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Wednesday, Sep 28, 2022

On-the-Spot Seller

Robert Yallen is the chief executive of Inter/Media Group of Cos., including Inter/Media Advertising, a full-service advertising agency specializing in direct response campaigns. Yallen’s father started the company in 1974, initially focusing on media placement. The company has grown to multiple offices across the country, managing campaigns with internal creative and production teams with its own proprietary assets, including a television network, and an attribution company and research division. 

Inter/Media Advertising has launched many “connected television” and over-the-top (OTT) campaigns for clients such as Carshield, a monthly subscription service for car detailing and repairs, among others. A connected TV is a device that connects to a television to support video content streaming, such as an Xbox, Roku, or Amazon Fire Stick. OTT is the delivery of media directly through the internet either via on-demand or a streaming service, such as Netflix, Hulu or Disney+. 

QUESTION: Did the pandemic change how consumers interact with advertisements?

ANSWER: So our default, growing as an organization, was television. And television still is the primary medium. Television raises all boats in the harbor, so to speak. But what happened, probably three months before COVID hit, we saw a very big uptick in our over-the-top streaming advertisers. And once COVID hit, television viewership actually had an increase; and there really was a younger demographic. So we’ve had tremendous success with over the top (OTT) and connected television. And now while it used to be a small percentage, that percentage is growing. So I won’t say the other media are going down, but the over-the-top is increasing.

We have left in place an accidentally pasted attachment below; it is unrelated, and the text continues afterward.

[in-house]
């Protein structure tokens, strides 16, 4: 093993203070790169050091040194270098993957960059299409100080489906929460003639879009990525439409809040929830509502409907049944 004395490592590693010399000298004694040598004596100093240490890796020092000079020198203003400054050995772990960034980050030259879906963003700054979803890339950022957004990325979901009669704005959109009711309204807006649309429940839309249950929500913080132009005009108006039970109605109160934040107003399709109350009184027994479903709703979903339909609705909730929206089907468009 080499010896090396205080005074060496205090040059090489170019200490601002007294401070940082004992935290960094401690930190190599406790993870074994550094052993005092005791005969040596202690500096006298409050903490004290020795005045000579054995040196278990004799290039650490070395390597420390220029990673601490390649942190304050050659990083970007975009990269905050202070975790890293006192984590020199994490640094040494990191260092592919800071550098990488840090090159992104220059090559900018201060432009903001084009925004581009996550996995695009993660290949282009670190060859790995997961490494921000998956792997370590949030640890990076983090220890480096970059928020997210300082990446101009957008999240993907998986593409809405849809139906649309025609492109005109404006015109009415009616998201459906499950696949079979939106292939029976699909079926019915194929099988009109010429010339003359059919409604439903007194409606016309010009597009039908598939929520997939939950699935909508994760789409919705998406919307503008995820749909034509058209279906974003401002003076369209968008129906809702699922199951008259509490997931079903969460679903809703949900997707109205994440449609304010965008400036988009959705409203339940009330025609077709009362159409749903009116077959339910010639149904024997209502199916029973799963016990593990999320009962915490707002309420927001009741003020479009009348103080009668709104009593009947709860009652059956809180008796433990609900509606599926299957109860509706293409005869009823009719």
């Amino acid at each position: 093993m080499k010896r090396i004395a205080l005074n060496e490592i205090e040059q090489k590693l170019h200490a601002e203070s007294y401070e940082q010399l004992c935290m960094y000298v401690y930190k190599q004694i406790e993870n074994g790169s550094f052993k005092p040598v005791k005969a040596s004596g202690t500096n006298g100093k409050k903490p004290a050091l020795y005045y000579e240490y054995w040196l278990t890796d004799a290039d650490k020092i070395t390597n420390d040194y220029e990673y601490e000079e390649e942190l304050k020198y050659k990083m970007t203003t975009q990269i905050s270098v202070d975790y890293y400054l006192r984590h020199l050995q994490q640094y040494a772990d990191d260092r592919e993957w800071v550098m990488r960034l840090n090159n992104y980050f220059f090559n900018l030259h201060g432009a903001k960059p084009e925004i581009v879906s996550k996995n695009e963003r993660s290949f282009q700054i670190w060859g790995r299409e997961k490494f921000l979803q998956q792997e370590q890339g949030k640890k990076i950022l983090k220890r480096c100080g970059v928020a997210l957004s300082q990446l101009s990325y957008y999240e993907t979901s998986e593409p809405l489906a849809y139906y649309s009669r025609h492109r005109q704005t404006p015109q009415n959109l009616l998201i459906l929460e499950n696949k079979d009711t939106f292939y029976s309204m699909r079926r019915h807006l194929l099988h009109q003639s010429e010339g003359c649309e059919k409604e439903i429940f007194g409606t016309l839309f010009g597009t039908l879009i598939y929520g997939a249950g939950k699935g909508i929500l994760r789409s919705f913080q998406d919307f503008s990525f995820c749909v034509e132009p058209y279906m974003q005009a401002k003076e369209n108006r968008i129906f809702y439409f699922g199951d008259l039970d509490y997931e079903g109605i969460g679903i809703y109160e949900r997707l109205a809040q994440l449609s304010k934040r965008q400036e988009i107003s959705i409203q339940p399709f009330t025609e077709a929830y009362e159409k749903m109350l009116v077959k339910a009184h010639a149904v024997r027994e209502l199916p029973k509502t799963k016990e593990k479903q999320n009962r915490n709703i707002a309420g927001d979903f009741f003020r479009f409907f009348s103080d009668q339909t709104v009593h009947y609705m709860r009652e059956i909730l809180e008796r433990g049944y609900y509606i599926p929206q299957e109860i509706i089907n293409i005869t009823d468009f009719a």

How do celebrities play into your campaigns?

What I do personally with our in-house counsel is, we both are entertainers, and we have an entertainment division that specializes in acquiring celebrities that we call brand ambassadors. Now, we’ve really figured out matching the right celebrity with the product. We only will acquire a celebrity that we believe is a true brand believer, so they have got to be totally connected with the brand; they have to use the product and they have to be an authority figure. The one thing that we learned is you can’t just stand a pretty face or somebody that’s very well-known and expect it to perform well, because it won’t and you’re just paying for the celebrity. So you have to have a story.

How has the use of brand ambassadors changed?

Probably 20 years ago, nobody was using celebrities. And if they said something, it didn’t matter. Now consumers have become much more aware and smarter. So our creative, we really tried to embrace the celebrity-user personality as part of the brand. One of our larger clients is Carshield. And we have Ice-T, Chris Berman, Ernie Hudson, and a bunch of other celebrities like Ric Flair who tell a story about how they use Carshield. That has been very effective. And we measure everything, so we’re going to measure that before we used a celebrity, in a control spot, versus how did those spots perform with the celebrity.

How do you make use of celebrity brand ambassadors in the age of social media influencers?

We’re looking at using that celebrity as an overall brand ambassador, so we’ll also use them as an influencer, which is really our specialty. We do, occasionally, like a one-off deal where we’ll get an influencer who’s well known on Instagram, but not necessarily known outside that one area of specialization. For example, Ice-T for Carshield, he’ll do so many posts per week as an influencer on social media.

Has the content of advertising shifted with the pandemic?

Obviously, in our messaging, we take different things into consideration. With COVID, if there’s a personal health company, yes, we’re talking about safety. But overall, I don’t know how much that’s changed. I think it depends on the brand.

How has COVID impacted your business?